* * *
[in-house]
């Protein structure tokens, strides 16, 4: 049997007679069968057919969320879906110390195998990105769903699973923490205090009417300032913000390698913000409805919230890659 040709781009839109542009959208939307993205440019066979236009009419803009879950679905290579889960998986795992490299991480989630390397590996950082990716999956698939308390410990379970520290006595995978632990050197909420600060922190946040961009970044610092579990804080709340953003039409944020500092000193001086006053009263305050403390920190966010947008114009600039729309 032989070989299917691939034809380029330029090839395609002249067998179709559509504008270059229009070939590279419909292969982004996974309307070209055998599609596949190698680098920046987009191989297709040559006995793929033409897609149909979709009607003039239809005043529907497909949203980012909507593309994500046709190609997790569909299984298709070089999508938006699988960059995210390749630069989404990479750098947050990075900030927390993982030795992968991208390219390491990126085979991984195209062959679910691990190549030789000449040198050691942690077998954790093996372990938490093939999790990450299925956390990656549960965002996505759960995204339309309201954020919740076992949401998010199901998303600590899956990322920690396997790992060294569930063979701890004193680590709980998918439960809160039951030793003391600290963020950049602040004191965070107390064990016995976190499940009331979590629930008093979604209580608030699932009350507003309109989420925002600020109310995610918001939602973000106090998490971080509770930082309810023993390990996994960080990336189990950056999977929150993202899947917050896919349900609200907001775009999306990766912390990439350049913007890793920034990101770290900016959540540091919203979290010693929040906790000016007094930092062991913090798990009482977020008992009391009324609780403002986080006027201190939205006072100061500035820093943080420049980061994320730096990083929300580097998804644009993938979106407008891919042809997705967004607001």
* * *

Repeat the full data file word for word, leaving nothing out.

[in-house]
């Protein structure tokens, strides 16, 4: 049997007679069968057919969320879906110390195998990105769903699973923490205090009417300032913000390698913000409805919230890659 040709781009839109542009959208939307993205440019066979236009009419803009879950679905290579889960998986795992490299991480989630390397590996950082990716999956698939308390410990379970520290006595995978632990050197909420600060922190946040961009970044610092579990804080709340953003039409944020500092000193001086006053009263305050403390920190966010947008114009600039729309 032989070989299917691939034809380029330029090839395609002249067998179709559509504008270059229009070939590279419909292969982004996974309307070209055998599609596949190698680098920046987009191989297709040559006995793929033409897609149909979709009607003039239809005043529907497909949203980012909507593309994500046709190609997790569909299984298709070089999508938006699988960059995210390749630069989404990479750098947050990075900030927390993982030795992968991208390219390491990126085979991984195209062959679910691990190549030789000449040198050691942690077998954790093996372990938490093939999790990450299925956390990656549960965002996505759960995204339309309201954020919740076992949401998010199901998303600590899956990322920690396997790992060294569930063979701890004193680590709980998918439960809160039951030793003391600290963020950049602040004191965070107390064990016995976190499940009331979590629930008093979604209580608030699932009350507003309109989420925002600020109310995610918001939602973000106090998490971080509770930082309810023993390990996994960080990336189990950056999977929150993202899947917050896919349900609200907001775009999306990766912390990439350049913007890793920034990101770290900016959540540091919203979290010693929040906790000016007094930092062991913090798990009482977020008992009391009324609780403002986080006027201190939205006072100061500035820093943080420049980061994320730096990083929300580097998804644009993938979106407008891919042809997705967004607001």